When people hear that a reorganization is in the works, there’s a tendency to think it means a new org chart. While structure is critically important, organizational redesign is so much bigger than inserting names in boxes and determining reporting relationships. A redesign is all about understanding an organization’s operating model and aligning its structure, people, processes and ways of working with the overall strategy. Our team is now supporting a large federal government agency to do just this, prompting me to share some thoughts on how an organizational redesign can enable greater resilience and agility to adapt in our fast-paced world.
Top down, bottom up
Resigility’s road to reorganization can be characterized as top down and bottom up. Given recent pandemic disruptions and rapid moves from in-person to remote and now hybrid work environments, it’s essential for leaders to be cognizant of employee fatigue resulting from near-constant change. While leaders must define and articulate the organization’s vision, direction and objectives, employees must be engaged and view themselves as redesign co-creators to earn buy-in and produce a successful outcome.
Where to start?
So how does a business or government agency start an organizational redesign? For Resigility, we begin by meeting clients where they are, bringing our best practices and experience to the table. We hold extensive conversations at all levels to gain insights about the organization’s operating model, current state and challenges. After conducting this research, we collect and analyze the data, then lay out recommendations, which may include some type of redesign or an altogether different go-forward plan. The final step is partnering with the organization on implementation.
Resigility welcomes the opportunity to help organizations adjust to changing conditions, overcome hurdles, better achieve goals and serve customers. Whether you use consultants or in-house talent to redesign your organization, here are a few lessons learned from the reorganization front lines:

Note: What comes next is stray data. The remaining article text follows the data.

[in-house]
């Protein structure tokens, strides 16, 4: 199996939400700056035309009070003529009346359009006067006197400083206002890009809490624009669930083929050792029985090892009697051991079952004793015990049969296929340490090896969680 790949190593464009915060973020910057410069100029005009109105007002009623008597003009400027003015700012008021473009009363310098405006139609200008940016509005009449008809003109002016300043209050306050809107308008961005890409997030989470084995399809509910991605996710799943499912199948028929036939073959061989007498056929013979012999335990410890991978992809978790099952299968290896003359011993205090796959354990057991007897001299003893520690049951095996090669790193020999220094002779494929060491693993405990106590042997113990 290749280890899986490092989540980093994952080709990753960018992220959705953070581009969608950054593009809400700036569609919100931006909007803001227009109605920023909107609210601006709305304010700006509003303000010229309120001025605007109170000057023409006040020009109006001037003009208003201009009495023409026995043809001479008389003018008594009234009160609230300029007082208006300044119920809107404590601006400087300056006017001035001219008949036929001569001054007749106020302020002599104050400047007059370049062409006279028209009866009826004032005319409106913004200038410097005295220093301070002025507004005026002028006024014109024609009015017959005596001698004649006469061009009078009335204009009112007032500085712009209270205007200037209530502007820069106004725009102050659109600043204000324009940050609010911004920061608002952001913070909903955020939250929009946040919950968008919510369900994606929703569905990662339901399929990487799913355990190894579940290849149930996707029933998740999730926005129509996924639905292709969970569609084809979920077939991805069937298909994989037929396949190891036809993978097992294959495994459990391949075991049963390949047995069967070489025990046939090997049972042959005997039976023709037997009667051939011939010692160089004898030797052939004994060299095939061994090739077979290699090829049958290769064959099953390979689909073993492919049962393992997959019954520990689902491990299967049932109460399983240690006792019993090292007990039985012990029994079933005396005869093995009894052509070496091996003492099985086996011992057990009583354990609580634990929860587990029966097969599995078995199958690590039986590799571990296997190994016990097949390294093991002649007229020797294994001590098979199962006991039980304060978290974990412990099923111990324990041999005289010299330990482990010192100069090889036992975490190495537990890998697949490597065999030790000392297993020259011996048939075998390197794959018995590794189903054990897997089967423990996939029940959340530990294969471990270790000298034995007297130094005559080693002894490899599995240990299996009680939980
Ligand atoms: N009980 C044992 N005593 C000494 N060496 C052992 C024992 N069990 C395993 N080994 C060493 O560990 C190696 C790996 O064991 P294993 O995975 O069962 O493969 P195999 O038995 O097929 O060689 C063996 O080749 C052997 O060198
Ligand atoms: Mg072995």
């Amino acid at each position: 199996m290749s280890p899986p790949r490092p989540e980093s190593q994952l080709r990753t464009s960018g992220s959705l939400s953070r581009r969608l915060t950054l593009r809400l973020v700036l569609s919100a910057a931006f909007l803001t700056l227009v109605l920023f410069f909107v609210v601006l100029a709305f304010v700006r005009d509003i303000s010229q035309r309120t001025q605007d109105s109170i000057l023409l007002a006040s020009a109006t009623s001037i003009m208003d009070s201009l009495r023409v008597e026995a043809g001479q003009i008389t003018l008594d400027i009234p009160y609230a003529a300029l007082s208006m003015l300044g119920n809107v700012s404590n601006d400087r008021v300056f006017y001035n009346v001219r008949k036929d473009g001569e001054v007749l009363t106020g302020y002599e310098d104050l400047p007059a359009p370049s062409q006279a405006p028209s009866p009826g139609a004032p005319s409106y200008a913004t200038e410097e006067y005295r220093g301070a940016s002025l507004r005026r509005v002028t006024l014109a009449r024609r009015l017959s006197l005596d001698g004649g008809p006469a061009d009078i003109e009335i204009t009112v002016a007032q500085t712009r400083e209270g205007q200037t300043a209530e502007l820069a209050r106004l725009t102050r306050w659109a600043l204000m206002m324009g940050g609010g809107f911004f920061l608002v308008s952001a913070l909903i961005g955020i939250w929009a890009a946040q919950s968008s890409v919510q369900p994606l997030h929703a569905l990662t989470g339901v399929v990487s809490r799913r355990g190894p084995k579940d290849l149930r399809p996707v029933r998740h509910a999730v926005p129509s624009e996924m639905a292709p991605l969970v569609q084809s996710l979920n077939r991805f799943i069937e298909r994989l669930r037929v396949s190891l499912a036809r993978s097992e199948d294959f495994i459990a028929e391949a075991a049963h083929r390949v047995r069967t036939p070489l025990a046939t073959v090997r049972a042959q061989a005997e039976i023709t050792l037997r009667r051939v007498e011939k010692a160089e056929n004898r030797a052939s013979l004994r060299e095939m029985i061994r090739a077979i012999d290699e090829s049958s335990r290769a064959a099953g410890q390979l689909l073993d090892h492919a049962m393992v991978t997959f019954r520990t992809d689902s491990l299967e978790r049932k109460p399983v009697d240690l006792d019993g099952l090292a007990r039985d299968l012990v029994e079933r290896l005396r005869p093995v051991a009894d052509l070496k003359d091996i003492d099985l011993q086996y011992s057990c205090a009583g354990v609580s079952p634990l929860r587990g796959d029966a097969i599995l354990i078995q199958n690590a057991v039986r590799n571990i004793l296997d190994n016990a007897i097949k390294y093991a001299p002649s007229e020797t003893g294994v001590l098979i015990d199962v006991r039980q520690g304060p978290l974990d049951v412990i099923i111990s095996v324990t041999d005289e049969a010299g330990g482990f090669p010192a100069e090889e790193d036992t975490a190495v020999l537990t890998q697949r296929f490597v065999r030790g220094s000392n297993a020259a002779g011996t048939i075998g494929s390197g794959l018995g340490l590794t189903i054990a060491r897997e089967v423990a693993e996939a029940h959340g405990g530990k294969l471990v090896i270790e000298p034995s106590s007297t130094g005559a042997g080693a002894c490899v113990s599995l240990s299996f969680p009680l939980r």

- Take an objective look at previous redesign efforts—what worked, what didn’t—then pinpoint obstacles to identify key drivers for change.
- Don’t immediately jump to a reorg. Look holistically at your operating model, processes, issues, and the ways you create and deliver value to customers. Small modifications here and there can often be the solution.
- Thoroughly assess your organization’s culture, values and beliefs. You may find the organizational design is fine, but a culture change initiative is needed.
- Identify what systems are necessary to get the work done and measure progress. Technology is obviously a huge component in today’s organizations and a data modernization drive may reduce or eliminate manual operations.
- Accept that redesigning organizations or procedures likely needs to happen more frequently than in the past, particularly given how quickly things can shift.
With regular reviews of your organization, you’ll be able to make incremental updates, address new opportunities and challenges, identify indicators requiring attention, build resilience and agility—and avoid simply focusing on org-chart boxes!
Vice President – Strategy, Resigility